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    Reaching Perfection, Chapter 14: Essence - Ray Benefield

     

    About Reaching Perfection

    Spoiler

     

    Reaching Perfection consists of a series of short articles on Level Design, written by Ray Benefield over the course of several years. The articles were originally published on his website (www.reachingperfection.com), and are republished here on Next Level Design with permission from the author.  The subject matter is wide ranging, covering everything from Threat Zones, to Peer Review, to Cohesion, and many, many other aspects of level design.

     

    *Note:

    • These articles are a snapshot of the authors viewpoint at the time they were written, and should not be interpreted as 'truth' - take them as food for thought, and an impetus for discussion on the various topics.)
    • The website these articles were published on was focused exclusively on the Forge mode within Halo 3 and Halo: Reach, so there will be many references to Forge and these games.

     

     

     

    Missed Chapter 13? Read it here: Area Introduction

     

     

    Intro

    I want you to tell me what you are building. Do you know what you are trying to build? Sure you have an idea for a map, but do you have any goals of what you are trying to create? If I asked you to describe your map, what kind of things would you tell me that you are trying to create that are different than other maps that exist out there? Would you be able to give me a short unique set of points that completely describe what you are trying to create? What is the essence of your map my friend?

     

    Core, Soul, Root, Base
    So I went to look up some synonyms instead of directly defining “essence”. The essence of your map is its definition. It is the unique soul that you create. It is the root of everything that makes up your map. It serves as the base of the experience. And it is the core of the description that you share with your friends. A map’s essence can consist of numerous amounts of things. Maybe you are trying to create a replica of the Death Star. Maybe you are trying to recreate the feeling of war. Maybe you want your gameplay to consist of shotgun fights down narrow halls. Maybe you want to give the sense of a medieval castle. Maybe you want your players to feel frightened and afraid of going around the next corner. Maybe you want your players to be in a dazed state with dazzling lights that distract them from what is really happening. Theme, feelings, colors, gameplay, areas, and structures are just a few things that the essence of your map can contain. What makes your map unique is taking these features/requirements and mixing and matching them to create something truly unique.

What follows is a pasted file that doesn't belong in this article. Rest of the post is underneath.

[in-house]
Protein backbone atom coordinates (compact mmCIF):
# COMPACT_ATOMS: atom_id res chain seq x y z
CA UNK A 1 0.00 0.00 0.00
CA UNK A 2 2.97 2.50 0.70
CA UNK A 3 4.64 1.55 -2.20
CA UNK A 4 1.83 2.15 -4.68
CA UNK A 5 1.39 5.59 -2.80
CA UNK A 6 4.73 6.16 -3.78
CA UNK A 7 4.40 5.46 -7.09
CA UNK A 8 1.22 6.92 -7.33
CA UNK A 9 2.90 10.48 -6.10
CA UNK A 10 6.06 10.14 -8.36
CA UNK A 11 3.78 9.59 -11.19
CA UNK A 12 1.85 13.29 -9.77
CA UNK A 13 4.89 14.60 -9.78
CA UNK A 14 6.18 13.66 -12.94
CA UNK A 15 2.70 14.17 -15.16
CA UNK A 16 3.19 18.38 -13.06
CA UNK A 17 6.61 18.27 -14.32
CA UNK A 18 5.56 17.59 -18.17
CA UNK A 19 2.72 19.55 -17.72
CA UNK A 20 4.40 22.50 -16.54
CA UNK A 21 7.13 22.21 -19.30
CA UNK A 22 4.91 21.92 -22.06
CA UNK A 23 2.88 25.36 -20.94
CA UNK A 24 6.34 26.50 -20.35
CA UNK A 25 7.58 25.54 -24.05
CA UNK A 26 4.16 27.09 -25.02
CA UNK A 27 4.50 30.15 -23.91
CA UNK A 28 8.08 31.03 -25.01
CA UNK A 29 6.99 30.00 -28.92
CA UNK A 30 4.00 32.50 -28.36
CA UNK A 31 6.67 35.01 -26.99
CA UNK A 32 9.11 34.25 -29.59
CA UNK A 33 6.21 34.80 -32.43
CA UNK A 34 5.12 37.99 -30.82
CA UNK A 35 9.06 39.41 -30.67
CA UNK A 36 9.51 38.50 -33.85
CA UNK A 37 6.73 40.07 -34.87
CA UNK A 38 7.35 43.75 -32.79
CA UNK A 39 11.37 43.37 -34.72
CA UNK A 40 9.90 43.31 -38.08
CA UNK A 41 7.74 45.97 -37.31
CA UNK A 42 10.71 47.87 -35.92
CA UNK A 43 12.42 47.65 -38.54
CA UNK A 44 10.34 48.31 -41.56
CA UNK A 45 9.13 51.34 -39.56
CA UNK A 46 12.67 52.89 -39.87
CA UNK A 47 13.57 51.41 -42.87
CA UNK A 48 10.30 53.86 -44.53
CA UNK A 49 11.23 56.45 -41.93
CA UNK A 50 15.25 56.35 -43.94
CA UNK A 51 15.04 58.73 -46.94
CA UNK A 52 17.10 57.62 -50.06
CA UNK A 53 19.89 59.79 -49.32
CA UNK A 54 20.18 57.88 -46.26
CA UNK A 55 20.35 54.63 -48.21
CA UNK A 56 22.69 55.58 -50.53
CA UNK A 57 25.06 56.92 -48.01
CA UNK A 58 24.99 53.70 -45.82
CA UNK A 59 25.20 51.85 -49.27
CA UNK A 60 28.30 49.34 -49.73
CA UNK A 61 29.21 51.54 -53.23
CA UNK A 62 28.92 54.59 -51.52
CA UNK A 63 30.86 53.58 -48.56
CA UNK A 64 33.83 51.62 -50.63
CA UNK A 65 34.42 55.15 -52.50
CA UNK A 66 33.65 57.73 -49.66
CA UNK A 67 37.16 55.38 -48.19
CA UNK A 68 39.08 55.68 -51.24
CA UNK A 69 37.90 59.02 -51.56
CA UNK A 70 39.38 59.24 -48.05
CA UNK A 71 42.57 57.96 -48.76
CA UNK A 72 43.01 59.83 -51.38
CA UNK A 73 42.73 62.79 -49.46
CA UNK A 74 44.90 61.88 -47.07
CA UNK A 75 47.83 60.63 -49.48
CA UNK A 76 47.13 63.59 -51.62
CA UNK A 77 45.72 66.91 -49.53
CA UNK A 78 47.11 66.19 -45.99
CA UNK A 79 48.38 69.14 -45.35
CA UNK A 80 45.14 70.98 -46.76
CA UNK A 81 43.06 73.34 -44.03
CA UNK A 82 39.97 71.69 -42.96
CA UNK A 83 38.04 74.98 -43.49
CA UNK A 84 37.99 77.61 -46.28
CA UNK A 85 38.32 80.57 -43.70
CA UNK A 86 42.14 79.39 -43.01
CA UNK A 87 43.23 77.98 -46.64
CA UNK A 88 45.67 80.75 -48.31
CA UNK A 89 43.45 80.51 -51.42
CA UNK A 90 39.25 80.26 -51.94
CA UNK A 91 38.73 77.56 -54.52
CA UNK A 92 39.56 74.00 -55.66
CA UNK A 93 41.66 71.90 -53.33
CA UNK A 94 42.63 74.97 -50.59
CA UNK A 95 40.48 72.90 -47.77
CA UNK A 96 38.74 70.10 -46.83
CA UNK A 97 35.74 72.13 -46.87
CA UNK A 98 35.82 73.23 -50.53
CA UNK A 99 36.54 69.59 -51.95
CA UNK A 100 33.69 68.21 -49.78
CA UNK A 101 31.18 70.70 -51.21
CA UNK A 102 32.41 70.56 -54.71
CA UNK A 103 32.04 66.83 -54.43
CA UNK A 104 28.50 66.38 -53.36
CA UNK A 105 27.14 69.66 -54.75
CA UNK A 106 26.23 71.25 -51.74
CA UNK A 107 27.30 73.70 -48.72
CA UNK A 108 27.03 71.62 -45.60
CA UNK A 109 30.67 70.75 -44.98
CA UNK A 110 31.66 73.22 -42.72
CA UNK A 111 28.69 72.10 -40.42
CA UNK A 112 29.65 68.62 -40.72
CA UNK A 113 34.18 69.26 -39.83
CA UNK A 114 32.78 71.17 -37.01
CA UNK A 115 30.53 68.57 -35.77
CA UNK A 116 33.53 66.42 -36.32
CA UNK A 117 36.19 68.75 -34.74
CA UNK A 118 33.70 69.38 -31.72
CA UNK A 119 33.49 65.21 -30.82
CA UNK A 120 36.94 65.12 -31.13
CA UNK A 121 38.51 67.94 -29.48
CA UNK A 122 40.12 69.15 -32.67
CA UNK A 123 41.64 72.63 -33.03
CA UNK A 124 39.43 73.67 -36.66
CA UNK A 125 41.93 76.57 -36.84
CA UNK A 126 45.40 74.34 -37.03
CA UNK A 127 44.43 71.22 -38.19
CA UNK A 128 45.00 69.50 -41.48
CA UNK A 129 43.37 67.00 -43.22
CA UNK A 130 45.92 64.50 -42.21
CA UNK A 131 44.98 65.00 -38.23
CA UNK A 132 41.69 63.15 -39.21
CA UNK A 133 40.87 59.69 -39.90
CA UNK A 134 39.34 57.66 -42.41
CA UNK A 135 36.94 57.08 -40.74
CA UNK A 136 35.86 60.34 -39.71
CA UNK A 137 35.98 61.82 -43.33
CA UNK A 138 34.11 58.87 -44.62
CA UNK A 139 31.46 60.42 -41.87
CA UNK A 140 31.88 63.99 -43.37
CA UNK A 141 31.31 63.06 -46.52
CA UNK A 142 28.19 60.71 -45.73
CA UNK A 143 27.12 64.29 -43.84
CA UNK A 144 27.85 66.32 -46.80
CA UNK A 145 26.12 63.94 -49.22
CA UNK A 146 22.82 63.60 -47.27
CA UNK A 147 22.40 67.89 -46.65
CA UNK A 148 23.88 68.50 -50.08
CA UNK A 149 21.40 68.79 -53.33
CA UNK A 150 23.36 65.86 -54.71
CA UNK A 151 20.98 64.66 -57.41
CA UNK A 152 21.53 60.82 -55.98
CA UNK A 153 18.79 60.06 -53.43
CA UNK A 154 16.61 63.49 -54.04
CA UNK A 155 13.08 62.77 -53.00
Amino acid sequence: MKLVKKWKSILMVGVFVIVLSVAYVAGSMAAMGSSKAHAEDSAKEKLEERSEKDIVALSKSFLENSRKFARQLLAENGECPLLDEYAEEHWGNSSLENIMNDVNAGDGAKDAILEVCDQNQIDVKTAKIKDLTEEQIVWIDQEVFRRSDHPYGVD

A list of goals
    Everything that makes up the map’s essence can be broken down into a list of goals. It is important to keep a list in mind of all of your map’s goals. They don’t have to be written down somewhere you just have to make sure that you remember them all. They are what you are trying to achieve with your map. They define what makes your map different. They direct you in how you build your map. Any individual goal could also be possibly used in another one of your creations. Maybe you wanted to keep your goal of a Star Wars theme for your next map, but maybe this time mix it with long range focused combat in space. Mixing and matching individual goals is a great way to define a new map creation... essentially you are building an essence out of building blocks. As you build maps and gain experience you create new goals to add to your growing goal library. But that isn’t the only reason to make a list of goals...

     

    Essence is key to decision making
    Take that list of goals for your map and put them in order from most important to least important. This is one of the most important things that I have learned while studying design. This prioritized list of goals is how you will make your decisions on your map. Should you put a sniper rifle in this area as an incentive or should you instead use a bright light to serve as eye catching for area introduction? Does your map encourage long range combat? Then put a sniper rifle. Does the essence also support darkness? Maybe you should put the light after all. Take a look at your prioritized goals and decide based on that. The essence should be the deciding factor.

     

    Read Chapter 15: Purpose

     

     

    Follow Ray

    Twitter: https://twitter.com/RayBenefield

    Mixer: https://mixer.com/RayBenefield

     

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    Article Preview: What is it that makes up the Essence of your level? How do you design your level in alignment with this essence? Chapter 14 gives you some useful tools for answering these questions.


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